Having reconnected with the Deep Blue Crew in Samos, we left the boats safely Med-moored to the Pythagorio town quay and booked a day-trip to Ephesus, by way of a ferry to Kuşadasi and tour bus to the site (see Cruisers' Notes below).
So, above right are the girls with the main street laid out behind them - a colonnaded walkway with the Roman Library of Celsus at the bottom. Mind you, this was the 3rd largest city in the World, behind Rome and Alexandria. Sandra, Craig and Chris are posed in front of the Temple of Artemis, one of the Seven Wonders of the Ancient World.
Pop quiz: is that column? Doric, Ionian or Corinthian? First one to post the right answer as a comment wins a week aboard Sangaris (flight, food and drink optional extras.)
The above pic gives a perspective of the city location - all that valley in the background was open Mediterranean Sea and Ephesus owed its success to being a seaport. Over the centuries, though, the river that ran to the sea silted in, much like, say, the Mississippi delta, and the city was no longer viable.
Here's our tour guide - an affable Turkish fellow who works as an archaeologist in the winter and a guide during summers - very knowledgeable, indeed. Top right is a section of the excavated ruins - the theater-looking structure was actually the government center where issues of the day were debated. The cave or tunnel bit on the hill is actually a temporary structure they've built to stabilize another vast section that will be excavated in the future, when funding permits. This was one HUGE town!
Bottom left is some of the original infrastructure of clay (terracotta) water pipes that are "in situ", as they were 2500 years ago. And bottom right is one of many public carved backgammon boards which were a mainstay of entertainment.
Here's the Main Street again, further down toward the library with the columns that formed the covered walkway to the right - a posh place indeed. And well-engineered, too, as buried beneath tha street was the main sewer line of the city, running out to sea.
"Hey Hadrian! It's 123AD and you've been one heck of an Excellent Emperor for 6 years now, so we built you a Temple to honor your upcoming visit. We got our best stone carvers to chink out those details on the right. Y'all have a great time now!" (Of course, you've got to give that a classical Greek lilt.)
The Nymphaeum Traiani on the left was actually the pool at the end of a 25 mile aquaduct bring fresh water into the city. It was donated by wealthy locals to honor Artemis, Apollo's twin sister. The structure on top was a recent recreation to give us an idea of the original, but that was about 3 times higher, as you can tell from the close-up of the foot of one of the statues that was under the roof.
Across from this is a relief of Nike (bottom right) which our guide said is actually pronounced Nick-ee, not Nike-ee like the modern shoes. She was the goddess of victory.
Having now made our way down the main street, we arrive at the Roman Library of Celsus (not to be confused with Celsius, the temperature guy). Completed in 120AD it was once the repository of some 12,000 books (scrolls, actually) that were all lost to earthquake and fire in 262. Across the first level you see there were four statues with a close-up of one inset. These are replicas, but give you a good idea of the original. And what better place for a cat-nap than under a Corinthian capital. (That's a hint for the Pop Quiz, btw.)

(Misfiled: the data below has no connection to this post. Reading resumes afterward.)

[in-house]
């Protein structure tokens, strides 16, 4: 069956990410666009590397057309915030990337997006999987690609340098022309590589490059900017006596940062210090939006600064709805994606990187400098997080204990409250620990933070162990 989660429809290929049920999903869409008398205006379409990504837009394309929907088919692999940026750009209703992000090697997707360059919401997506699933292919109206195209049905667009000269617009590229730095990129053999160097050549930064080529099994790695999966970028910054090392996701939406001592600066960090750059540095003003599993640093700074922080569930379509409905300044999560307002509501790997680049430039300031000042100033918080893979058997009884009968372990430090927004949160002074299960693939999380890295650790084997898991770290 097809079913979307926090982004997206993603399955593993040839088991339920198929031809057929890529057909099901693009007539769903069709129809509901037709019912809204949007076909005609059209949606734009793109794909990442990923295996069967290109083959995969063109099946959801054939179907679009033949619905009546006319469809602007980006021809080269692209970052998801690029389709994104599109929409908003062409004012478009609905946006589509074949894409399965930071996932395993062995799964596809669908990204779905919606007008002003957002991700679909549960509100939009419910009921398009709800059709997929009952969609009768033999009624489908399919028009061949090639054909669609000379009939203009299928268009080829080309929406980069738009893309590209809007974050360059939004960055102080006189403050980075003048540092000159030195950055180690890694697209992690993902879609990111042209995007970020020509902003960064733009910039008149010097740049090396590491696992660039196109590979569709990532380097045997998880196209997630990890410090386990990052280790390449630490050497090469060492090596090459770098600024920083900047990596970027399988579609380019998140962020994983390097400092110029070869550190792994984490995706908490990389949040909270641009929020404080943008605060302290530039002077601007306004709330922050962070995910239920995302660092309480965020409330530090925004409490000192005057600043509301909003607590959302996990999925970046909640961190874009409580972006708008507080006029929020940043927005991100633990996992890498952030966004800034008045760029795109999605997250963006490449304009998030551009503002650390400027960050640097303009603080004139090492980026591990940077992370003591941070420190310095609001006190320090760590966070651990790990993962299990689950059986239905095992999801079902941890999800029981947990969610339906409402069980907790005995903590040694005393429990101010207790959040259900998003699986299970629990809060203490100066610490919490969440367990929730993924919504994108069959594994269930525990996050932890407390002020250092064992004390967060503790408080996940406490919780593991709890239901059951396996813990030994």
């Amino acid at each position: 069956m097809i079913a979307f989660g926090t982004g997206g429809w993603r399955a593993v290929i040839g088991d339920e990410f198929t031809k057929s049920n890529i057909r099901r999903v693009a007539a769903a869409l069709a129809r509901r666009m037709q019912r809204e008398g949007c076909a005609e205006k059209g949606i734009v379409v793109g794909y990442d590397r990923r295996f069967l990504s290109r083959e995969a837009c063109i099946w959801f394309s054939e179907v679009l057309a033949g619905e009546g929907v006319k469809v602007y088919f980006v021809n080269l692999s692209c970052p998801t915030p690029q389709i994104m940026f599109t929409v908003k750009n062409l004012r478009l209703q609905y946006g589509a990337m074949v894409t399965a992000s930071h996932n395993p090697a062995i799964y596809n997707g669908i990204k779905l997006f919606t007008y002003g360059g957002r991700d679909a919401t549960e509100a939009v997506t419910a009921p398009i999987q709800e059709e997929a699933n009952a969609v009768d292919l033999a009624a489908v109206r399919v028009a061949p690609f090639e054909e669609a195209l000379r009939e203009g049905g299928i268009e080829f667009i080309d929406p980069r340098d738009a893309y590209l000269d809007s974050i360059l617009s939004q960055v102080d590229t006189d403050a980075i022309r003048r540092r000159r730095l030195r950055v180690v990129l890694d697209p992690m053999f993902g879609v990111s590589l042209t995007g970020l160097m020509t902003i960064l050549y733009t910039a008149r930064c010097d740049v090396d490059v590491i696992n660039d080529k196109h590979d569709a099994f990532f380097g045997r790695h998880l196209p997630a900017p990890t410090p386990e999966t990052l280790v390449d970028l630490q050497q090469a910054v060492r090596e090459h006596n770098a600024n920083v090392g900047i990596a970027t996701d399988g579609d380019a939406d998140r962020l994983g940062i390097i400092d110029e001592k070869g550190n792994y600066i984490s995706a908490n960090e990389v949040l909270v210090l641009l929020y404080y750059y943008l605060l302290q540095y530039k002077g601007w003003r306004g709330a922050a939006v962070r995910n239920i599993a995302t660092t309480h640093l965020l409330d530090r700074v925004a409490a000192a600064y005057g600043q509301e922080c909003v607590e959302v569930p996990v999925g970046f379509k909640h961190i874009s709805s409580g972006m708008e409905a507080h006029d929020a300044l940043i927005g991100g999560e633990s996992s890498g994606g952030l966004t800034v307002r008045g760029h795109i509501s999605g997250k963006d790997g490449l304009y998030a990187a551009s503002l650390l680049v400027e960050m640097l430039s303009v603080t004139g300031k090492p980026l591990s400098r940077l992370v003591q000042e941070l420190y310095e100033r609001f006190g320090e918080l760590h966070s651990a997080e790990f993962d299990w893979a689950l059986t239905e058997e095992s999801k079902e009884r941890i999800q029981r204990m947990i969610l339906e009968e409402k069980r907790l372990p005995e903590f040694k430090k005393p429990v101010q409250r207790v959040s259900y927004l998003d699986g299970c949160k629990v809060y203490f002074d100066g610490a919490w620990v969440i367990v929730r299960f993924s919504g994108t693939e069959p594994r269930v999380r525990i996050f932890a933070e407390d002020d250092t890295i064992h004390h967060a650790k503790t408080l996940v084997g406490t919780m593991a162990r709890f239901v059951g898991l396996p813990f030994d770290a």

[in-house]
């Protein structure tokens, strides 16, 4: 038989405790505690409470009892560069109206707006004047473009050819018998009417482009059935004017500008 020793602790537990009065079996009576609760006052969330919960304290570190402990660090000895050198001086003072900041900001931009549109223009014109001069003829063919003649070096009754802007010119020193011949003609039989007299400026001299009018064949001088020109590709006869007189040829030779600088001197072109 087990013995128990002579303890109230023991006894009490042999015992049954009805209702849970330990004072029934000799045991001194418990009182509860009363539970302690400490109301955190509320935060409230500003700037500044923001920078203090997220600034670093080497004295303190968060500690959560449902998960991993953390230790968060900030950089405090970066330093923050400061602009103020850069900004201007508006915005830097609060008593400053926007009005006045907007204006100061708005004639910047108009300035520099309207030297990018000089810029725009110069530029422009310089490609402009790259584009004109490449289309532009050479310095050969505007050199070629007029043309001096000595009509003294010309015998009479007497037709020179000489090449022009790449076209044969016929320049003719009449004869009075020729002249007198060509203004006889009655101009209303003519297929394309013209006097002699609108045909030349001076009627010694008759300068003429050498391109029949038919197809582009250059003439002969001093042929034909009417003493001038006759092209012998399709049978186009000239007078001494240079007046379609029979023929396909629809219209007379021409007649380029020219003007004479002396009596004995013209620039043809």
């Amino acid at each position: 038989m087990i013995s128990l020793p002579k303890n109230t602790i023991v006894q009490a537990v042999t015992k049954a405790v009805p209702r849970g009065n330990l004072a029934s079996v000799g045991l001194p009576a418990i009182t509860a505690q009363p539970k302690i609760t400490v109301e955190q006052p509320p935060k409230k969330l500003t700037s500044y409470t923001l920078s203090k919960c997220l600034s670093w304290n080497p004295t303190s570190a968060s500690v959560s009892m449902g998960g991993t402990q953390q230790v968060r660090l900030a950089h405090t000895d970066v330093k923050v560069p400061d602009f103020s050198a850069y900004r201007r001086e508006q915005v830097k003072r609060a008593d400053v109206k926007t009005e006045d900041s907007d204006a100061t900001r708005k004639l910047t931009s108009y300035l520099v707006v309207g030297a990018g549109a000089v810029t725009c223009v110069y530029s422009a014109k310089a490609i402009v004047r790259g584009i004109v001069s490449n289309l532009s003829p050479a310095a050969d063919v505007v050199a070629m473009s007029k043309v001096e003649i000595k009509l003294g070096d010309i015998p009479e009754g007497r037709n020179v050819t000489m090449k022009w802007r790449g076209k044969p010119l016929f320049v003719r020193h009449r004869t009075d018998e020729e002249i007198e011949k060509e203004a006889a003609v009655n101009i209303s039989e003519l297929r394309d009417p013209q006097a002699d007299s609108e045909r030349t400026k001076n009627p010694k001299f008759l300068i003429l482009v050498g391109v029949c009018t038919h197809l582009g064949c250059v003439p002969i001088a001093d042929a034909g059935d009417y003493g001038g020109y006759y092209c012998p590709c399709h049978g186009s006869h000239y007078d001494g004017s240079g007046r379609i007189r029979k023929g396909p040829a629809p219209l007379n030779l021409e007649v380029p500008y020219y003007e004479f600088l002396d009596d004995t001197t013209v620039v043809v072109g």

From the main street you can see a covered section of the ruins that preserves the "Terrace Houses". These were occupied by the very wealthy and contain the largest complex of mosaic floor décor from the Roman imperial period in all of Western Turkey. At top left is some of the structural covering with wall paintings visible and the bottom is a display picture of the earliest covering efforts.
This montage is pretty much self explanatory as work proceeds to restore the vast mosaics that were on both the floors and the walls - the fellow in the bottom left is painstakingly preserving some wall paintings. You can see how ornate the residences were from the beautiful columns in the living spaces.
As we climbed up the stairways in the protective structure, dozens upon dozens of rooms with columns, mosaics and paintings became visible - complete with good explanations along the way like that Chris and Sandra are perusing.
Finally you make your way all the way down through the city and exit past the immense Theater that sat some 25,000. It was located near the waterfront and built during the Hellenistic period and then enlarged during the Roman era. Until just a few years ago it was used for modern rock and music concerts, but that's now stopped for fear of damage from over-exuberant fans. We left with our souvenir tickets of the city and the Terrace Houses as a reminder of an amazing day visiting antiquity.
We had excellent service from "By Ship" Travel in Pythagorios Town, who arranged all our transportation and tour guide who worked directly with the Kusadasi based "Meander" Travel company,. Price was 38€ RT per person for ferry to Kuşadasi plus a 10€ pp port fee upon arrival. The bus to Ephesus, entry to the city and a guided tour was 20€ pp. The Terrace House was an extra 15TL ($7) and we think this optional touring was well worth the separate admission fee . Obviously, from the pictures, we were not alone at the site - they get upwards of 10000 visitors on a good day - but it's a huge city and doesn't seem all that crowded.